This is my philosophy of world history, so to speak. And I apologize for my English [laughs].

Opera: Your English is perfect, professor. It would be better if we could converse in Italian rather than English, but what can we do. Now, you speak of colonial counter-revolution today…

Losurdo: A second, or maybe third colonial counter-revolution…

Opera: How would you describe the role of imperialism in global politics today? This “struggle against colonial counter-revolution” framing is fundamental, because here we have some so-called “post-colonial” left-wing thinkers and academics who don’t pay this kind of attention to the question of imperialism. To them it’s something obsolete.

Losurdo: We can begin by citing Lenin, who made a very clear-sighted distinction between classical colonialism and neo-colonialism. He said, at the beginning of the 20th century, that colonialism in the classical sense refers to political annexation, where a country or a people do not have political independence and are not considered worthy of independence. Classical colonialism is the political annexation of a country or a people by an imperialist, colonialist, capitalist power. However, Lenin also said that there is another kind of annexation, which is economic in nature: neo-colonialism.

We still have examples of classic colonialism, such as Palestine. Here we see classic colonialism. We see Israel expanding its settlements, expanding Israeli territory, and we see that the Palestinian people are treated like the indigenous in the “Far West”: they are expropriated, deported, and sometimes killed. This is classical colonialism. However, there is another form of colonialism: neo-colonialism.

These days I like to bring up two quotes. Mao Zedong, shortly after gaining power, said: “If we Chinese remain dependent on American flour for our bread, we will be a semi-colony of the U.S.” — that is, political independence will be formal but not substantial. [3] And I also quote Frantz Fanon, another classic anti-colonial revolutionary, a great champion of the Algerian revolution, who said something very important: “When a colonialist and imperialist power is compelled to give independence to a people, this imperialist power says, ‘You want independence? Then take it and starve.’” [4]

Since imperialists still wield economic power, they can condemn people to starvation through blockades, embargoes, and underdevelopment. Mao and Fanon were very different personalities, but they both understood that the anti-colonial revolution had two stages: a first stage of military rebellion or revolution, and a second stage of economic development. Any so-called “left” that does not understand this second stage is in no position to analyze anti-colonial revolutions.

What we see today is the development of the third world, and this development is not only an economic event but also a major political event. China’s attempt to break up the Western monopoly on high technology is part of the tradition of anti-colonial revolution.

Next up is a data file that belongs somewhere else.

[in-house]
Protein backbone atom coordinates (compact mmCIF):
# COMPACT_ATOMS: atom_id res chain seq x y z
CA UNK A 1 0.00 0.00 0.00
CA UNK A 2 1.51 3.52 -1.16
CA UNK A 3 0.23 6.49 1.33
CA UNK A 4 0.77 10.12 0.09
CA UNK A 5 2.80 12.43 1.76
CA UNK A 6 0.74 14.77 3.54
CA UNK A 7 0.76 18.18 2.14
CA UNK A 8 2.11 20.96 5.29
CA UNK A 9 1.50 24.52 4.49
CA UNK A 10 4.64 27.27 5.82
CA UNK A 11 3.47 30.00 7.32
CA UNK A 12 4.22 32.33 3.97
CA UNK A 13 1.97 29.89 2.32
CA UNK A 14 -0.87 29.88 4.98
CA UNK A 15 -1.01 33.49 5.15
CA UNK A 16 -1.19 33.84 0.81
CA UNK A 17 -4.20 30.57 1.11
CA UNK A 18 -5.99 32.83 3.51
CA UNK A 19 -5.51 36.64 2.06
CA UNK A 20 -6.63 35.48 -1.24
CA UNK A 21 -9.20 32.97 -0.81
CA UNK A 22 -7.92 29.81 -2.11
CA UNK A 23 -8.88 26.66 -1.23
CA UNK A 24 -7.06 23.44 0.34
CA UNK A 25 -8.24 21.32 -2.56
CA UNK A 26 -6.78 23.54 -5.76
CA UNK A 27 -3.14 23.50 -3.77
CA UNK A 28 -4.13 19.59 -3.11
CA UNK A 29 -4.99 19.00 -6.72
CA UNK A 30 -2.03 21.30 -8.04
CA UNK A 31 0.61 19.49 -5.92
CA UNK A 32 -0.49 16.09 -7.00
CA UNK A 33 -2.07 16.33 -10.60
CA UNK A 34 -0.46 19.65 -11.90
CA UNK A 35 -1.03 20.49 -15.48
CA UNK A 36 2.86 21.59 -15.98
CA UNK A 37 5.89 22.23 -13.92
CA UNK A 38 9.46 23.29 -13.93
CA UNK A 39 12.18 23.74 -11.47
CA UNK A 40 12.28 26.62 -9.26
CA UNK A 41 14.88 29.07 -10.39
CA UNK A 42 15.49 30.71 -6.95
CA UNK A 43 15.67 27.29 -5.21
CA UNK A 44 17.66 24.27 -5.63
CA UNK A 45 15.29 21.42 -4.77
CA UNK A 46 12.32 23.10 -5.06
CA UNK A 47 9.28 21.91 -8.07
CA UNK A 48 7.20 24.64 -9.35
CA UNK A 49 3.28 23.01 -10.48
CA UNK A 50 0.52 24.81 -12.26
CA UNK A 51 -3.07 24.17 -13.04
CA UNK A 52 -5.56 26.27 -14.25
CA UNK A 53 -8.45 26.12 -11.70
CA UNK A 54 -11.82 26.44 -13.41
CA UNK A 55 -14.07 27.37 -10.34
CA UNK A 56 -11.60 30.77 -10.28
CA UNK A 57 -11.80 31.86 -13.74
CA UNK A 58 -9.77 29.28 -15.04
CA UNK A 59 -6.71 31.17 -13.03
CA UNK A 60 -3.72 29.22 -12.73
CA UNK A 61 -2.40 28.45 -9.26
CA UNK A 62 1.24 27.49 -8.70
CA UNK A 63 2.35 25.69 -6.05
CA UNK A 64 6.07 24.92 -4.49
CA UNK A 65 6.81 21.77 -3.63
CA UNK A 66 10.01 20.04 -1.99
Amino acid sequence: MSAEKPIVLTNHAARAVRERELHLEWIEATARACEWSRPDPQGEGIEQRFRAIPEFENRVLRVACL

The post-colonial “left” can understand anti-colonial revolution in terms of the United States bombing Vietnam, but it is unable to understand how the West wields its economic power throughout the world. And so this “left” is unable to understand this second stage of anti-colonial revolution, carried out through economic and technological development.

Opera: Regarding imperialism, some argue that the election of Donald Trump in the US represents a turning point in the character of US imperialism. What’s your opinion?

Losurdo: A certain “left” speaks of Trump as a big change, and this “left” gives the impression that it considers Hillary Clinton a representative of the left, or of peace. This is completely wrong.

Hillary Clinton is no better than Trump, and perhaps she is worse. Trump, at least in words, expresses the intent to improve relations with Russia, whereas Clinton wants to heighten tensions with both China and Russia. Perhaps we can understand this deep division among the ruling class and among imperialists with some analysis.

In the US there is a debate: is the United States in a position to fight Russia and China at the same time? Is it better for the US to split the China-Russia front? How can it split this front? Perhaps it can — and this is Trump’s position — make peace with Russia to better fight China. Others have the hope — perhaps just an illusion — that the US can effect regime change in Russia and, in doing so, succeed in totally isolating China.

In other words, these are different imperialist strategies. It makes no sense to speak of “left” versus “right,” or of war in Trump and peace in Hillary. It’s completely absurd: Hillary Clinton manufactured several cruel wars on behalf of the United States. For example, against Libya, she said she was very happy about the death of Gaddafi, unconcerned with human rights or terrible torture. [5] I believe Hillary Clinton is perhaps the worse of the two.

In any case, we cannot harbour illusions about American imperialism. I have differences, big differences, with the peace movement, but it’s unfortunate that there’s no such big movement for peace in the United States. An illustration: Trump has been criticized for everything, criticized and condemned for his attempt to improve relations with Russia, but nobody criticizes or condemns him for the big increase in the military budget. In other words I believe that, unfortunately, right now, imperialism in the US enjoys a broad consensus.

The US never officially abandoned the Monroe Doctrine

Opera: What about the political future of Europe, professor? With the immigration crisis and the rise of the so-called “far right,” what is your vision regarding openings for the left in Europe?